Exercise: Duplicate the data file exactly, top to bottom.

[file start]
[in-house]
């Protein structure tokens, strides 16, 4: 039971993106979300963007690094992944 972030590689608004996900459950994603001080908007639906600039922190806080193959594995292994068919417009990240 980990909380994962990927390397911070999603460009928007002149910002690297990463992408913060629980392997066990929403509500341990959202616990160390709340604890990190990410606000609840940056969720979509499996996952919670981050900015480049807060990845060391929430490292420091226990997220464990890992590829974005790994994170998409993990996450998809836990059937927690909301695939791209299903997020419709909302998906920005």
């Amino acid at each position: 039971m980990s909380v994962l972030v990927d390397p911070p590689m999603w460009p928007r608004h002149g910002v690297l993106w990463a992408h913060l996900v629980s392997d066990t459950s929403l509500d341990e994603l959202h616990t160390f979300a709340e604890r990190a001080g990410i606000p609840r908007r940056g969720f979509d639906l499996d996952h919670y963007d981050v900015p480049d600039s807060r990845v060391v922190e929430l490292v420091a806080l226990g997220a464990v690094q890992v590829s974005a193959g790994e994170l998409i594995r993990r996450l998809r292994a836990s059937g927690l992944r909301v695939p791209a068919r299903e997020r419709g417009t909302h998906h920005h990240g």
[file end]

[in-house]
């Protein structure tokens, strides 16, 4: 039971993106979300963007690094992944 972030590689608004996900459950994603001080908007639906600039922190806080193959594995292994068919417009990240 980990909380994962990927390397911070999603460009928007002149910002690297990463992408913060629980392997066990929403509500341990959202616990160390709340604890990190990410606000609840940056969720979509499996996952919670981050900015480049807060990845060391929430490292420091226990997220464990890992590829974005790994994170998409993990996450998809836990059937927690909301695939791209299903997020419709909302998906920005």
């Amino acid at each position: 039971m980990s909380v994962l972030v990927d390397p911070p590689m999603w460009p928007r608004h002149g910002v690297l993106w990463a992408h913060l996900v629980s392997d066990t459950s929403l509500d341990e994603l959202h616990t160390f979300a709340e604890r990190a001080g990410i606000p609840r908007r940056g969720f979509d639906l499996d996952h919670y963007d981050v900015p480049d600039s807060r990845v060391v922190e929430l490292v420091a806080l226990g997220a464990v690094q890992v590829s974005a193959g790994e994170l998409i594995r993990r996450l998809r292994a836990s059937g927690l992944r909301v695939p791209a068919r299903e997020r419709g417009t909302h998906h920005h990240g």